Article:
Music streaming giant Spotify will slash 17% of its workforce as the Swedish audio company looks to narrow the gap between its financial goals and current operational costs.

"To align Spotify with our future goals and ensure we are right-sized for the challenges ahead, I have made the difficult decision to reduce our total headcount by approximately 17% across the company," Spotify CEO Daniel Ek says in a letter to shareholders.

Economic growth has slowed dramatically and capital has become more expensive, says Ek. Spotify is not an exception to these realities, he says.

"For many, a reduction of this size will feel surprisingly large given the recent positive earnings report and our performance. We debated making smaller reductions throughout 2024 and 2025. Yet, considering the gap between our financial goal state and our current operational costs, I decided that a substantial action to rightsize our costs was the best option to accomplish our objectives," says Ek.

In 2020 and 2021, Spotify took advantage of the opportunity presented by lower-cost capital and invested significantly in team expansion, content enhancement, marketing, and new verticals. "These investments generally worked, contributing to Spotify's increased output and the platform's robust growth this past year. However, we now find ourselves in a very different environment. And despite our efforts to reduce costs this past year, our cost structure for where we need to be is still too big," he says.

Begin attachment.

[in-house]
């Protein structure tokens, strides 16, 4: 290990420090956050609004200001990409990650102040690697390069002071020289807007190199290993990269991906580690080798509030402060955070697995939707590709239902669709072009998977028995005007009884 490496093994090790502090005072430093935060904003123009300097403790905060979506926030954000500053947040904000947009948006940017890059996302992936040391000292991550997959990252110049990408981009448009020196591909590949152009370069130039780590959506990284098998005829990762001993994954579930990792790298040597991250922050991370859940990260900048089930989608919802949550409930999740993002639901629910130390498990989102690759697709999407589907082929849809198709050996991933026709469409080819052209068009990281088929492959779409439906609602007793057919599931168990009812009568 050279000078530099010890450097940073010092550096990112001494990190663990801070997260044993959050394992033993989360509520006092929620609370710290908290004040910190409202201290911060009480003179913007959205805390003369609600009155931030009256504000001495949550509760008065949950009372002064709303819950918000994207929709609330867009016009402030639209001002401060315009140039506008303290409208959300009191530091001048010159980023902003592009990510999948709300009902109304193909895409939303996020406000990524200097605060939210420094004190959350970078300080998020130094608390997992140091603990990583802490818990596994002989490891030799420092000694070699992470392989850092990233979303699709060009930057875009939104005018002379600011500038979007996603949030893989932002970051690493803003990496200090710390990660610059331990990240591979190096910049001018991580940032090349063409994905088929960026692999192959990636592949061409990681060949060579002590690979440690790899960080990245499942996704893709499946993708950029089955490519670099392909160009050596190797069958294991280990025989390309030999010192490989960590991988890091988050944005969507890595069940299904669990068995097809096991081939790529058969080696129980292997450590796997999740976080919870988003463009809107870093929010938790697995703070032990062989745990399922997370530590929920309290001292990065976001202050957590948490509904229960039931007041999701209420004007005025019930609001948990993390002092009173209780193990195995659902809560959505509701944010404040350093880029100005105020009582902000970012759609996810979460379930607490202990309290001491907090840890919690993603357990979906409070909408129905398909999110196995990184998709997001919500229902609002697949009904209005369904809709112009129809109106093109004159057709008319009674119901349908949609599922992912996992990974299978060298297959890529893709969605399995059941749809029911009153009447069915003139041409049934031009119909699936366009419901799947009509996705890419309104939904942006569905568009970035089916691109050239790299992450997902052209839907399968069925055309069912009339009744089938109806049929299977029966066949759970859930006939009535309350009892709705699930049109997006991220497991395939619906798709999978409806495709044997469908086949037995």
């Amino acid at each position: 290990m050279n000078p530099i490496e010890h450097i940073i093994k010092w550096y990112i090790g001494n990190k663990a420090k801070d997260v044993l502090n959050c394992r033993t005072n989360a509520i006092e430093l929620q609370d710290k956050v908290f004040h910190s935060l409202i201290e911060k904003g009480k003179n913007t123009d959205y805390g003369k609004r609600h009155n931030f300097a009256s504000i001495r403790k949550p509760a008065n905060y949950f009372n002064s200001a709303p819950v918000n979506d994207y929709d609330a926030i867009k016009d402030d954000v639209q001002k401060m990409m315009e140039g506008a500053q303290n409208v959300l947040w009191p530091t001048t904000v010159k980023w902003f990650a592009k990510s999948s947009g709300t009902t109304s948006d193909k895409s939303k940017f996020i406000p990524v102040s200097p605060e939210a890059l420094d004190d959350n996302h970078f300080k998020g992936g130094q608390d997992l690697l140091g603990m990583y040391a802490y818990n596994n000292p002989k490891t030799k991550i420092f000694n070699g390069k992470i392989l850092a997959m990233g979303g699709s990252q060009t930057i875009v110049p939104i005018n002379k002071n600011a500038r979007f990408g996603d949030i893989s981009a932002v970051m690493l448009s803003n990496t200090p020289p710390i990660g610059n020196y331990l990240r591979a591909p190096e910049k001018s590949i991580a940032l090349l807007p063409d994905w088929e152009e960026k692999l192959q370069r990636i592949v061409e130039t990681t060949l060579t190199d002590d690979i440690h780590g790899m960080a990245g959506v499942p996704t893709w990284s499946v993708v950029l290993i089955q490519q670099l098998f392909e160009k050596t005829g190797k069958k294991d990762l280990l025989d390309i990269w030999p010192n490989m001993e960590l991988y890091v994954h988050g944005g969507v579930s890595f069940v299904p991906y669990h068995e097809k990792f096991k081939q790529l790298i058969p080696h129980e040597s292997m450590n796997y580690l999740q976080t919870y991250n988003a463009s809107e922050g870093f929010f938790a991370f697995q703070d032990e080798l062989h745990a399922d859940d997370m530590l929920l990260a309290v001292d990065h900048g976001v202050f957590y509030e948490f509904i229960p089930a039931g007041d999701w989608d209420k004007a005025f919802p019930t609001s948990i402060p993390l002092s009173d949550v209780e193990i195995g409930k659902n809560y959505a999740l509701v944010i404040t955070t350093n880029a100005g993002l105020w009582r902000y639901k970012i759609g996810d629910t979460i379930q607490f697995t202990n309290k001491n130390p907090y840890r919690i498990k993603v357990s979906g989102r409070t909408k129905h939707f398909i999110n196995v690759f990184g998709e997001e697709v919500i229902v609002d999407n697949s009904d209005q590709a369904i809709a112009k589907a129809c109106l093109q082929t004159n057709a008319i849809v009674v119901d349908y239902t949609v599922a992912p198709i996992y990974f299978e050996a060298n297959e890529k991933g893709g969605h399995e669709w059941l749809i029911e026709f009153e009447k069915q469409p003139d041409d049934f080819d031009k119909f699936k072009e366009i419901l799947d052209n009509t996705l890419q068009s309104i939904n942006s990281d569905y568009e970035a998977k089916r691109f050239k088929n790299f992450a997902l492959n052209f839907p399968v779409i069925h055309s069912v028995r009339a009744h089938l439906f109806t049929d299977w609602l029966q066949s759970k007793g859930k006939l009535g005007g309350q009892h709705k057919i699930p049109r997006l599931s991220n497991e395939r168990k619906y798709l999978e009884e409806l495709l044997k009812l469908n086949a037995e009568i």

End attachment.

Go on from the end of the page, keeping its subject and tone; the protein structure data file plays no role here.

"When we look back on 2022 and 2023, it has truly been impressive what we have accomplished. But, at the same time, the reality is much of this output was linked to having more resources. By most metrics, we were more productive but less efficient. We need to be both. While we have done some work to mitigate this challenge and become more efficient in 2023, we still have a ways to go before we are both productive and efficient. Today, we still have too many people dedicated to supporting work and even doing work around the work rather than contributing to opportunities with real impact," the Spotify CEO writes.

"In Spotify's early days, our success was hard won. We had limited resources and had to make the most of every asset. Our ingenuity and creativity were what set us apart. As we've grown, we've moved too far away from this core principle of resourcefulness," Ek says, adding that the new leaner structure will allow Spotify to invest its profits more strategically back into the business. "Being lean is not just an option but a necessity."

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